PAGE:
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Scientific American

A Science of War

published November 2014 | comments (3)
Do democracies make better lovers?
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From Ukraine, Syria and Gaza to the centenary of the First World War in 2014, news junkies and students of history cannot help but wonder if war is a perpetual feature of civilization. German philosopher Immanuel Kant wondered as much in a 1795 essay entitled Perpetual Peace, concluding that citizens of a democratic republic are less likely to support their government in a war because “this would mean calling down on themselves all the miseries of war.” Ever since, the “democratic peace theory” has had its supporters. Rutgers University political scientist Jack Levy, in a 1989 essay on “The Causes of War,” reasoned that the “absence of war between democratic states comes as close as anything we have to an empirical law in international relations.” Skeptics point out such exceptions as the Greek and Punic wars, the War of 1812, the U.S. Civil War, the India-Pakistan wars and the Israel-Lebanon War. Who is right? Can science answer the question?

In their 2001 book Triangulating Peace, political scientists Bruce Russett and John Oneal employed a multiple logistic regression model on data from the Correlates of War Project that recorded 2,300 militarized interstate disputes between 1816 and 2001. They assigned each country a democracy score between 1 and 10, based on the Polity Project, which measures how competitive its political process is, as well as the fairness of its elections, checks and balances of power, transparency, and so on. The researchers found that when two countries score high on the Polity scale, disputes between them decrease by 50 percent, but when one country was either a low-scoring democracy or an autocracy, it doubled the chance of a quarrel between them. (continue reading…)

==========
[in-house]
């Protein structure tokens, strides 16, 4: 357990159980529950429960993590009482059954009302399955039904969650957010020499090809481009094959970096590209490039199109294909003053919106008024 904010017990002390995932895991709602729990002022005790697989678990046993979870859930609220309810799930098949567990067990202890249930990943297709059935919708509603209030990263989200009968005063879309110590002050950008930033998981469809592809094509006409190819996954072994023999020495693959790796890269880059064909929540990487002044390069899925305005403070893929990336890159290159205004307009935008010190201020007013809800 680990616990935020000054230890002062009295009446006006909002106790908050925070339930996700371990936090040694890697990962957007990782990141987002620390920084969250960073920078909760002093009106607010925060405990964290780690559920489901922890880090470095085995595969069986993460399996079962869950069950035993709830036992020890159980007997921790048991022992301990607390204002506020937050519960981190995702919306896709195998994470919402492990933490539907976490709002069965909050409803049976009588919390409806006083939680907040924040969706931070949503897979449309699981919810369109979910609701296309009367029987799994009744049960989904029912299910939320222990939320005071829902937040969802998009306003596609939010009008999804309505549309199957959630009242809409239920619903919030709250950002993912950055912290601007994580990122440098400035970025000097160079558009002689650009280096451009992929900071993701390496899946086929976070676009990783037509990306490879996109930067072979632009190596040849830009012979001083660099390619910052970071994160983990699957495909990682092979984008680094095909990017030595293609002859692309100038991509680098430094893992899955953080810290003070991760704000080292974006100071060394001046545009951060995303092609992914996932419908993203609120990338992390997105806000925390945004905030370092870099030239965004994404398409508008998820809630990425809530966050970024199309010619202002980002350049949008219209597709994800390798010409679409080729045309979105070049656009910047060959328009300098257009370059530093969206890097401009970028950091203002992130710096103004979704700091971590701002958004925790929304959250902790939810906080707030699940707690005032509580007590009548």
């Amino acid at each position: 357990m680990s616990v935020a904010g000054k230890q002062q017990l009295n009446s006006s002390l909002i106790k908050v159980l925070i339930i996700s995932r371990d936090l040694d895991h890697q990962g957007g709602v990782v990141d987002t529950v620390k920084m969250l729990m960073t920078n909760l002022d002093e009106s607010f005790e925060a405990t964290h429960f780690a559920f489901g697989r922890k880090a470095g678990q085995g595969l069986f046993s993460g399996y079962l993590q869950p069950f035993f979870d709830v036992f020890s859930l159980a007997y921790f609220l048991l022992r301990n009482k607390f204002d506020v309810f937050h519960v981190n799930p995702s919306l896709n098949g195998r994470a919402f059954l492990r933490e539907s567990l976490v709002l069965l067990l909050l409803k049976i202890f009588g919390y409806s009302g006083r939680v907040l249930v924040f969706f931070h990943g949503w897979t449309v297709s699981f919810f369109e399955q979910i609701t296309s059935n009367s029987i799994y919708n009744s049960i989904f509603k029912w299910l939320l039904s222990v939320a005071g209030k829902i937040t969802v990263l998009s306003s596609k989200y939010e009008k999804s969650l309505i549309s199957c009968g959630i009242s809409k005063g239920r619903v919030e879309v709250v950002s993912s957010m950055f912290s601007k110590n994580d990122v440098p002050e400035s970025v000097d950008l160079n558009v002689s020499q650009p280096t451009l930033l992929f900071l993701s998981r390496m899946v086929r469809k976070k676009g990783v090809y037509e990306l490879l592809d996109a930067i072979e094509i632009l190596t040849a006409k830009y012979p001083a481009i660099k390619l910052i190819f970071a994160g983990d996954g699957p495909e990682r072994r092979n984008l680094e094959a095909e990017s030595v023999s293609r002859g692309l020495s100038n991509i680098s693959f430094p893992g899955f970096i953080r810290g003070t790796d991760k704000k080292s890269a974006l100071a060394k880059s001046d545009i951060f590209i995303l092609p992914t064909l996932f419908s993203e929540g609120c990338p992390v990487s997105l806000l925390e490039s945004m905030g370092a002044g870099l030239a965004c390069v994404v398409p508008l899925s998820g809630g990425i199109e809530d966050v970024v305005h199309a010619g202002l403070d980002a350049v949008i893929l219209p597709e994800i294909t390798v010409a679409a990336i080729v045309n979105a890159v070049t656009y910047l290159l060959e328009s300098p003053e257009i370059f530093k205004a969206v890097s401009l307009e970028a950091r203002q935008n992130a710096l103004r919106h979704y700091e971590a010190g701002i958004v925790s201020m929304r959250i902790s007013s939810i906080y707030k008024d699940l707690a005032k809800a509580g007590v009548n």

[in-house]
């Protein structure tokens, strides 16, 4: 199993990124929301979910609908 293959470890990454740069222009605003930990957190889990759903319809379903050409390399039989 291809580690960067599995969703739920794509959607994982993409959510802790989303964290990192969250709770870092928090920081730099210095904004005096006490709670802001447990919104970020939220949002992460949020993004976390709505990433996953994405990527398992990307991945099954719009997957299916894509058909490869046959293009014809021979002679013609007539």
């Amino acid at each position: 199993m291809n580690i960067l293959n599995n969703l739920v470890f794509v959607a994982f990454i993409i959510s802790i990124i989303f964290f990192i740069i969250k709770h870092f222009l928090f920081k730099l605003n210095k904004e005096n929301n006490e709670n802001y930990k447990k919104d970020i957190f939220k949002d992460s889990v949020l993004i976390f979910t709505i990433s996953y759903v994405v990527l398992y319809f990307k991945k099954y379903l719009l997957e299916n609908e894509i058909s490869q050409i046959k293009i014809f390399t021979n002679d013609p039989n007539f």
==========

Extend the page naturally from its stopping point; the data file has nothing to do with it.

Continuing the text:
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Infrequencies

published October 2014 | comments (23)
I just witnessed an event so mysterious that it shook my skepticism
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Often I am asked if I have ever encountered something that I could not explain. What my interlocutors have in mind are not bewildering enigmas such as consciousness or U.S. foreign policy but anomalous and mystifying events that suggest the existence of the paranormal or supernatural. My answer is: yes, now I have.